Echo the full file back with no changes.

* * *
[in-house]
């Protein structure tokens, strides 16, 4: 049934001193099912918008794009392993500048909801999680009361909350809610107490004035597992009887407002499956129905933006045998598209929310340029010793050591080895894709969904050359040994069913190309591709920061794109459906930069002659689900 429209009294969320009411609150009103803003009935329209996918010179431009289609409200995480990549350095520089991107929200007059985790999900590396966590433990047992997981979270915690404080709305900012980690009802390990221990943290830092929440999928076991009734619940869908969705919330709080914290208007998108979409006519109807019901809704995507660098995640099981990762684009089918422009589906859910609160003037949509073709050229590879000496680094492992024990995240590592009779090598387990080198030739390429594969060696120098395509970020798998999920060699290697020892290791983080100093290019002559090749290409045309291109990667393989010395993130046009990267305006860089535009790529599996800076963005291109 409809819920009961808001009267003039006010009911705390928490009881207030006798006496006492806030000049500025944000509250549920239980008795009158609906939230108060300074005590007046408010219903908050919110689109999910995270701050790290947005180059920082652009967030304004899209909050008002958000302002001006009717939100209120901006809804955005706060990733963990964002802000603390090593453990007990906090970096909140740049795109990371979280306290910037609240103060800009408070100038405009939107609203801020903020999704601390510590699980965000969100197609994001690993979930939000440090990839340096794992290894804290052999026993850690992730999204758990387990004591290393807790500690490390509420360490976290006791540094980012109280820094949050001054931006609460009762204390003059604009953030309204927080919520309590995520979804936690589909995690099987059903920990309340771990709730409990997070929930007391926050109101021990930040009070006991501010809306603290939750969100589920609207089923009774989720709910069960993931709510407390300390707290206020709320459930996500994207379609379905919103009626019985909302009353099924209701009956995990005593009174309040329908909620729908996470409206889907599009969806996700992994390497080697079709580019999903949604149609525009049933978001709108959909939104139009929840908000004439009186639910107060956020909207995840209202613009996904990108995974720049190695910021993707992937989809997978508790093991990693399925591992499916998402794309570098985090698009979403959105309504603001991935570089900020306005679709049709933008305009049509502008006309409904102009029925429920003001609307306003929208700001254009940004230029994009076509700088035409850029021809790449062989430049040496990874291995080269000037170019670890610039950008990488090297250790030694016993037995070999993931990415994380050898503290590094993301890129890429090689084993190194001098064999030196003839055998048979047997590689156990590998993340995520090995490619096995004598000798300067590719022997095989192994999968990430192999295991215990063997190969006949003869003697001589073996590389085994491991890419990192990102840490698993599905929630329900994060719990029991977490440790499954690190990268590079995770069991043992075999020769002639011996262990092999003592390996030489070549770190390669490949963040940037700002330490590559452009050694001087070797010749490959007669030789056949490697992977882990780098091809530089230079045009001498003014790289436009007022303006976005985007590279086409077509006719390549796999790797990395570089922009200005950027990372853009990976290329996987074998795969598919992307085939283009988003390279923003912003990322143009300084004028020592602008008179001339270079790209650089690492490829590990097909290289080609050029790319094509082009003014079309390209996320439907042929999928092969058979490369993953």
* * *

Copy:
[in-house]
């Protein structure tokens, strides 16, 4: 049934001193099912918008794009392993500048909801999680009361909350809610107490004035597992009887407002499956129905933006045998598209929310340029010793050591080895894709969904050359040994069913190309591709920061794109459906930069002659689900 429209009294969320009411609150009103803003009935329209996918010179431009289609409200995480990549350095520089991107929200007059985790999900590396966590433990047992997981979270915690404080709305900012980690009802390990221990943290830092929440999928076991009734619940869908969705919330709080914290208007998108979409006519109807019901809704995507660098995640099981990762684009089918422009589906859910609160003037949509073709050229590879000496680094492992024990995240590592009779090598387990080198030739390429594969060696120098395509970020798998999920060699290697020892290791983080100093290019002559090749290409045309291109990667393989010395993130046009990267305006860089535009790529599996800076963005291109 409809819920009961808001009267003039006010009911705390928490009881207030006798006496006492806030000049500025944000509250549920239980008795009158609906939230108060300074005590007046408010219903908050919110689109999910995270701050790290947005180059920082652009967030304004899209909050008002958000302002001006009717939100209120901006809804955005706060990733963990964002802000603390090593453990007990906090970096909140740049795109990371979280306290910037609240103060800009408070100038405009939107609203801020903020999704601390510590699980965000969100197609994001690993979930939000440090990839340096794992290894804290052999026993850690992730999204758990387990004591290393807790500690490390509420360490976290006791540094980012109280820094949050001054931006609460009762204390003059604009953030309204927080919520309590995520979804936690589909995690099987059903920990309340771990709730409990997070929930007391926050109101021990930040009070006991501010809306603290939750969100589920609207089923009774989720709910069960993931709510407390300390707290206020709320459930996500994207379609379905919103009626019985909302009353099924209701009956995990005593009174309040329908909620729908996470409206889907599009969806996700992994390497080697079709580019999903949604149609525009049933978001709108959909939104139009929840908000004439009186639910107060956020909207995840209202613009996904990108995974720049190695910021993707992937989809997978508790093991990693399925591992499916998402794309570098985090698009979403959105309504603001991935570089900020306005679709049709933008305009049509502008006309409904102009029925429920003001609307306003929208700001254009940004230029994009076509700088035409850029021809790449062989430049040496990874291995080269000037170019670890610039950008990488090297250790030694016993037995070999993931990415994380050898503290590094993301890129890429090689084993190194001098064999030196003839055998048979047997590689156990590998993340995520090995490619096995004598000798300067590719022997095989192994999968990430192999295991215990063997190969006949003869003697001589073996590389085994491991890419990192990102840490698993599905929630329900994060719990029991977490440790499954690190990268590079995770069991043992075999020769002639011996262990092999003592390996030489070549770190390669490949963040940037700002330490590559452009050694001087070797010749490959007669030789056949490697992977882990780098091809530089230079045009001498003014790289436009007022303006976005985007590279086409077509006719390549796999790797990395570089922009200005950027990372853009990976290329996987074998795969598919992307085939283009988003390279923003912003990322143009300084004028020592602008008179001339270079790209650089690492490829590990097909290289080609050029790319094509082009003014079309390209996320439907042929999928092969058979490369993953």